Competition in the marketplace is always there, in every area you look. Retail (as in clothing lines), industrial design (as in home appliances), automotive design (as in car features), and consumer services (as in home security)—the list is endless.

Thing is, is it all original? Of course not. Competing advertisers compare their products and/or services in subtle and not-so-subtle ways through images and/or verbiage. Advertisers feel they need to stay current and are not above copying ideas. Sometimes the presentation of an idea can become blurred in the minds of the viewers as to which advertiser did it first.

And the competition doesn’t have to be in the same category. It can be competition just for your attention, regardless of the message. If it worked for them, it can work for us—can be the attitude.

We pick up on similarities among TV ads because the ads themselves are not only in-your-face, but also because they repeat so often that you get second and third impressions, seeing things you might’ve missed the first time around.

For me, I enjoy the entire medium. Sure, some commercials are grating in their delivery—especially local ads. But every now and then you see a gem, or maybe a series of them that catch your eye.

Back in April of this year, ads for Spectrum started showing up with a cast of classic “monsters” appearing in everyday situations among the normal citizenry. Spectrum, as you may know, is now the umbrella cable company under which are such entities as Time-Warner, Charter Communications, and Bright House Networks. The first in the series (top left visual) has four deadly characters riding a subway car: a mad scientist, a mummy, a werewolf, and the Grim Reaper.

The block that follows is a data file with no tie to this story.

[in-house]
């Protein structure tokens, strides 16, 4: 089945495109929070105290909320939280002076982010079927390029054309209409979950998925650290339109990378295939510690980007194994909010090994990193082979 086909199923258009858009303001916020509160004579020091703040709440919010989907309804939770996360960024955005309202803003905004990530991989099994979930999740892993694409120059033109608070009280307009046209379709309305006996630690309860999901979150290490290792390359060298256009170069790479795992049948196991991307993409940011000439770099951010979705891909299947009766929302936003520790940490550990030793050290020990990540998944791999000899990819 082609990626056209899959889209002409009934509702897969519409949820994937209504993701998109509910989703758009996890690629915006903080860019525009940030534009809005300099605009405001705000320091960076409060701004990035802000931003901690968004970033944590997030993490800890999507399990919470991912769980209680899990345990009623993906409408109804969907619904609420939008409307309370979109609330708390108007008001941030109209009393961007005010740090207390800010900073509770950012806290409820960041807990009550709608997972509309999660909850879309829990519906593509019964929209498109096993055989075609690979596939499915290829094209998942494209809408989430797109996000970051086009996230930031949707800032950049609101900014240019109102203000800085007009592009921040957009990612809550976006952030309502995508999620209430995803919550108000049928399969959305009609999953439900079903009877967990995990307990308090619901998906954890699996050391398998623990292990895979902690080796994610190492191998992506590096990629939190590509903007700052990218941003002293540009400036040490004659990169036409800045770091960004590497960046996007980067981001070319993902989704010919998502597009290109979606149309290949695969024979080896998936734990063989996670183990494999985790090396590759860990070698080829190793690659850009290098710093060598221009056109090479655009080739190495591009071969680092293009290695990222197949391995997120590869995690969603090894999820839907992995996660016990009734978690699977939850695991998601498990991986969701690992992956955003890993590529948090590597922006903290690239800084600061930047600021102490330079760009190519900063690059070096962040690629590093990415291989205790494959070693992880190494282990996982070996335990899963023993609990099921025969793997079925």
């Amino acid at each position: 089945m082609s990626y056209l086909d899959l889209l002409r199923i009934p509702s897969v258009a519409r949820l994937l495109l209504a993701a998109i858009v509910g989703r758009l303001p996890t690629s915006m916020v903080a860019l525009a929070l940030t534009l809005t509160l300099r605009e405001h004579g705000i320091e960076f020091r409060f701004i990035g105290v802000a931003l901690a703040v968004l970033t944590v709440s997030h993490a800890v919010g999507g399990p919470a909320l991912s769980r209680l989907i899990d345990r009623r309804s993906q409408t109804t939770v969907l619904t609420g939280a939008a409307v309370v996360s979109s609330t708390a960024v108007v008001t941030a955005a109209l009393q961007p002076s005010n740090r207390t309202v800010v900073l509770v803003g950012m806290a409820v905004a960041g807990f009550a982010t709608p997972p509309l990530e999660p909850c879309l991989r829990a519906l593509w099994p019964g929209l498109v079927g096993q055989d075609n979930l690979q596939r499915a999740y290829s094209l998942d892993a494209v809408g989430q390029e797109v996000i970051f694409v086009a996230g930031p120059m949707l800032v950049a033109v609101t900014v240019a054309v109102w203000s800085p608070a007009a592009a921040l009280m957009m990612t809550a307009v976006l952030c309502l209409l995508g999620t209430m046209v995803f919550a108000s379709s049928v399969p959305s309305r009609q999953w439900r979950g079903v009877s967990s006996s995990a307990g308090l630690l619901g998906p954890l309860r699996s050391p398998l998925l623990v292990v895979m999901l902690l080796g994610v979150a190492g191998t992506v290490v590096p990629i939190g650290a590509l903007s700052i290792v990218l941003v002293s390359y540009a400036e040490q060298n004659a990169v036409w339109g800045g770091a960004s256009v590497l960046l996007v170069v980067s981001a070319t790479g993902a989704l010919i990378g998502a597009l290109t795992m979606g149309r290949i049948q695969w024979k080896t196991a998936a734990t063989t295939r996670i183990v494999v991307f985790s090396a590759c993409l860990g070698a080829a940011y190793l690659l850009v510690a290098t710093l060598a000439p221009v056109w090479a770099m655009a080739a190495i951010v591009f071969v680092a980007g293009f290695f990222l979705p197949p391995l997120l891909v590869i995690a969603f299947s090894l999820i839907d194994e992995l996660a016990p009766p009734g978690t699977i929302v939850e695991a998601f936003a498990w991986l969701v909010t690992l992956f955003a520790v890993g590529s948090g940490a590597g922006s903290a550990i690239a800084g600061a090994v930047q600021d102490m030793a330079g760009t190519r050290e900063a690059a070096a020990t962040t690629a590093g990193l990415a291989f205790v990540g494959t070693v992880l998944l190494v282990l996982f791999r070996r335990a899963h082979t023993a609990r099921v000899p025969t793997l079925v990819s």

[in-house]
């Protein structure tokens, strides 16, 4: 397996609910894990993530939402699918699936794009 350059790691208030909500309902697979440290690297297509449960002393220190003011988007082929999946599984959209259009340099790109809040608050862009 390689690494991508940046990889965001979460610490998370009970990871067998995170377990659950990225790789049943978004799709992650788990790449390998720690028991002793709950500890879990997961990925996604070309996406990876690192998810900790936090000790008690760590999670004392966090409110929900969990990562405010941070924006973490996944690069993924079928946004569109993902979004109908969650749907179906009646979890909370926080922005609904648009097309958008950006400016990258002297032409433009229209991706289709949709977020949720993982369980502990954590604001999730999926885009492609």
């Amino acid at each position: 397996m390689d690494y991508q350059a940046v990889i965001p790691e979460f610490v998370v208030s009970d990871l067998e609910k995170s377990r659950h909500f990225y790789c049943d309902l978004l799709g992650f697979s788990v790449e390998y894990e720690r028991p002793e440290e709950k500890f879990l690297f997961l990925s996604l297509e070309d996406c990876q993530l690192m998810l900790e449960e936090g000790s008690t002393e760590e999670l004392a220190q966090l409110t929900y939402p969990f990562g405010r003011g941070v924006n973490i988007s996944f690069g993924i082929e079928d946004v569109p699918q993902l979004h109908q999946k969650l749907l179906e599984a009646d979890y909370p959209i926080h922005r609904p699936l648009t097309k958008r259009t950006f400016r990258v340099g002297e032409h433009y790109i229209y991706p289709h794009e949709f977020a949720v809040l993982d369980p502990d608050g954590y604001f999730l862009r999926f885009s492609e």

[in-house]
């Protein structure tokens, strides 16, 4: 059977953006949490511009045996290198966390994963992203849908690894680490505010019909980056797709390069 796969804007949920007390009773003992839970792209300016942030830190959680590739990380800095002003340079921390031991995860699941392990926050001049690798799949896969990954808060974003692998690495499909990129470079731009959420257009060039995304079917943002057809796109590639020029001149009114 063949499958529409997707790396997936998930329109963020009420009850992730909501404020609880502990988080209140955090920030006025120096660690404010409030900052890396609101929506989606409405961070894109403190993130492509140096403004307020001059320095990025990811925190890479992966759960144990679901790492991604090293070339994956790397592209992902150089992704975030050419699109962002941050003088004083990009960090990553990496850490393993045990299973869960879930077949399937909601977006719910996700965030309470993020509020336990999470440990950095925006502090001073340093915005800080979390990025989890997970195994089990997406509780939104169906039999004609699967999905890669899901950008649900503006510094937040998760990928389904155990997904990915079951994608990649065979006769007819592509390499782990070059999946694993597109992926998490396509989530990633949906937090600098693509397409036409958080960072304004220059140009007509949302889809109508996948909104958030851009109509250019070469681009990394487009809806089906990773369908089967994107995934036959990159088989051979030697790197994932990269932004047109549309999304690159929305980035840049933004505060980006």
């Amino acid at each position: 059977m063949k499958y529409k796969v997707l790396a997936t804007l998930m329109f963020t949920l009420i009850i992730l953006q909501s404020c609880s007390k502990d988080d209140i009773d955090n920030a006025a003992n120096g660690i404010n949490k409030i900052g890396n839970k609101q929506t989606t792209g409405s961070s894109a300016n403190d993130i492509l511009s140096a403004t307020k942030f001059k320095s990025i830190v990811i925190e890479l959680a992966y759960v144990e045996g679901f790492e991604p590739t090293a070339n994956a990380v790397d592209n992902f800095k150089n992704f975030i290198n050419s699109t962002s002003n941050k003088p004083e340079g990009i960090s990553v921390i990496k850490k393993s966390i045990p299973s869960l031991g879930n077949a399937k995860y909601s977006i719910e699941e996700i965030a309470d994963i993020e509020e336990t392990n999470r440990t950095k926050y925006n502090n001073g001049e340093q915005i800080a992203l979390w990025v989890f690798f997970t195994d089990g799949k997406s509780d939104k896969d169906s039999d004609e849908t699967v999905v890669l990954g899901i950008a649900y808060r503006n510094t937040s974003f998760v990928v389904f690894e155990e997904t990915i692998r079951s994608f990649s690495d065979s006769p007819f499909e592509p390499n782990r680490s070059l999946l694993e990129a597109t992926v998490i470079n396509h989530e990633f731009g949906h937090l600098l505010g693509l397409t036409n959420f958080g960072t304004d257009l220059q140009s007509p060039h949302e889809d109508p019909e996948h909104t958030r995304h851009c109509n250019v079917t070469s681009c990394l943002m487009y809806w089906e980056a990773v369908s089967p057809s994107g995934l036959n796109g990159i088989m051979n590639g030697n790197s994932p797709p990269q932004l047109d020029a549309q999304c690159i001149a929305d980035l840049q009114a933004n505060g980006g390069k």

They way the ad runs, nobody pays any attention to the characters. They’d already been integrated into society.

What makes the ad (and the rest in the series) work so well is that the characters gripe about issues that aggravate all the rest of us, including problems with TV reception: Spectrum, being a cable company, is taking a swipe at satellite providers. And here, the Grim Reaper has received a text message on his cell phone from his kids that the satellite dish has corrupted the signal at home. If you haven’t seen how the commercial ends, I won’t ruin it for you.

The ads were conceived by an independent, little-known ad agency named Something Different, located in Brooklyn. And kudos to that bunch because the ads are by far the most refreshing departure I’ve seen in years. Apart from the aforementioned characters, the cast includes the werewolf’s wife, a demon and a vampire couple.

Another in the series has some of the characters playing charades (bottom left visual), while in yet another the werewolf parents are meeting with their son’s teacher.

One of the ads that ran this past summer has the demon and the werewolf under a child’s bed (top right visual). To be honest, this particular ad doesn’t quite fit the mold of the others in the series. Here, the monsters portend horror, but the child is just irritated.

So, anyway, last week a commercial for Progressive Insurance showed up with the same format (bottom right visual), with a demon under a child’s bed. The reference is so blatantly obvious, the context and timing so close, that Progressive had to have copied Spectrum’s ad.

I suppose imitation is the sincerest form of flattery, but plagiarism is the surest way of getting sued.